When a team member returns from parental leave, take them aside to show that leaders understand their current situation and are willing to help them get back to work. Allow them to take more control of their own schedules. This could range from letting them go home during the day to nap, to taking breaks throughout the day to get some shuteye.

This article was originally posted here on Entrepreneur.com.

Heather R. Huhman is a career expert, experienced hiring manager, and president of Come Recommended, a content marketing and digital PR consultancy for job search and human resources technologies. She is the author of Lies, Damned Lies & Internships and #ENTRYLEVELtweet: Taking Your Career from Classroom to Cubicle.

Increasing Productivity

Take Responsibility For Your Company’s Culture To Boost Productivity

A healthy culture isn’t a nice-to-have but a must-have.

John Rampton

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Whether you’re running an early-stage startup or a fast-growing company, every organisation has a culture. And it can determine whether your business succeeds or fails.

Your company’s culture comprises the actual work environment for your team and the standards everyone is held to. It also dictates how colleagues interact and communicate and the values and beliefs of your team. In fact, one survey shows that 86 percent of employees believe their company’s culture influences how productive they are.

No wonder Arianna Huffington has described corporate culture as “a company’s immune system.”

“Ultimately,” she says, “your health depends on your immune system.” Here are four ways a healthy company culture boosts morale and productivity.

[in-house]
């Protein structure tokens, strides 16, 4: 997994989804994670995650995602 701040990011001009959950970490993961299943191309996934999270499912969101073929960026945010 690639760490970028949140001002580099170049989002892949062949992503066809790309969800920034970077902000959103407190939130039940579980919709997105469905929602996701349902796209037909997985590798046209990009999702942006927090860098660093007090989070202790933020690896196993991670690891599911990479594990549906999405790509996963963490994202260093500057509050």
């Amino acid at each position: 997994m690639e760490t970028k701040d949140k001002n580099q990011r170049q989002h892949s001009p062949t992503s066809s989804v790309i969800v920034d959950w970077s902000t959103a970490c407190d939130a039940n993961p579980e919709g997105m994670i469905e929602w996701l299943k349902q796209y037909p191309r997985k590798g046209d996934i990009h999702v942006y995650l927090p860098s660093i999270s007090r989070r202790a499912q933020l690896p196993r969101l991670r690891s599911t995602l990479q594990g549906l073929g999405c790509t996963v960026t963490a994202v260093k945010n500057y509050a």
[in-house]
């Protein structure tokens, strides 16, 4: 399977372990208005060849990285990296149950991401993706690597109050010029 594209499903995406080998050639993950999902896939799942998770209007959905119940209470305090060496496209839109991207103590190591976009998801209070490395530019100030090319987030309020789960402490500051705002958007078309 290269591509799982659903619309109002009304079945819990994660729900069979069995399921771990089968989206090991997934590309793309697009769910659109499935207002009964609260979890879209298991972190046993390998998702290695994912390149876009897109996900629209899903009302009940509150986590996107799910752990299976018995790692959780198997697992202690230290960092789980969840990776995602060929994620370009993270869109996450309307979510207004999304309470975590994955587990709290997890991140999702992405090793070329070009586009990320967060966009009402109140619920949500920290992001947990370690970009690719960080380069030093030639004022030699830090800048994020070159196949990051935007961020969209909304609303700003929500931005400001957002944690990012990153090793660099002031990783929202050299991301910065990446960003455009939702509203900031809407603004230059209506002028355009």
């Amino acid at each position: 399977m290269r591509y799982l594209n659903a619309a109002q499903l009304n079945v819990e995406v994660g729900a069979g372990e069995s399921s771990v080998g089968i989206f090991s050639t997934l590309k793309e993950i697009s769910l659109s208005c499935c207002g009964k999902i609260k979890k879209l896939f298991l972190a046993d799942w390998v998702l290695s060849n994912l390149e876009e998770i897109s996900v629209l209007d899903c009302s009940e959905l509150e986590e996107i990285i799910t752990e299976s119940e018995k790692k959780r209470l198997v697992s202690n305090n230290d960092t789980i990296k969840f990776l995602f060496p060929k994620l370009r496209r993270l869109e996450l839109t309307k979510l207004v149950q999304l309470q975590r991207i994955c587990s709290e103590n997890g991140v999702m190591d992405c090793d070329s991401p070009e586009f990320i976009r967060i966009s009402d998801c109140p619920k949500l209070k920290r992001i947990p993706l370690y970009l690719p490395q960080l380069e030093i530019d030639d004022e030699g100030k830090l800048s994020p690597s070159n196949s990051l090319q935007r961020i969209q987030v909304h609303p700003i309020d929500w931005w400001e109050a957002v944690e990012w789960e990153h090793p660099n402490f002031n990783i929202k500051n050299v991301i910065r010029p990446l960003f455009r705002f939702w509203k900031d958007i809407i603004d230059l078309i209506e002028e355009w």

It makes employees happy

A study conducted by economists at the University of Warwick found that happiness led to a 12 percent spike in productivity, while unhappy workers were 10 percent less productive. As the research team states, “We find that human happiness has large and positive causal effects on productivity. Positive emotions appear to invigorate human beings.”

If you have employees who dread coming into work and are spending more time looking at the clock than working, how productive do you really think they are? What’s more, happier employees tend to work better with others, solve problems instead of complain about them and make fewer mistakes. They also have more energy and motivation, which helps them learn faster and make better decisions.

Related: Wasted Employee Time Adds Up: Here’s How To Fix It

It promotes collaboration and stronger relationships

A healthy and positive company culture encourages your teammates to get to know one another. That friendly chatter eventually leads people to feel comfortable enough to share advice, opinions and ideas.

When there’s a large project looming, your team members will be able to work together faster and more efficiently because they know how to communicate. More importantly, this leads to your team building friendships – which has been found to increase productivity and engagement.

“People are more creative and productive when they experience more positive inner work life, including more positive emotions, stronger motivation toward the work itself and more positive perceptions of the organisation,” says Harvard Business School Professor Teresa Amabile, who co-authored “The Progress Principle.”

It inspires creativity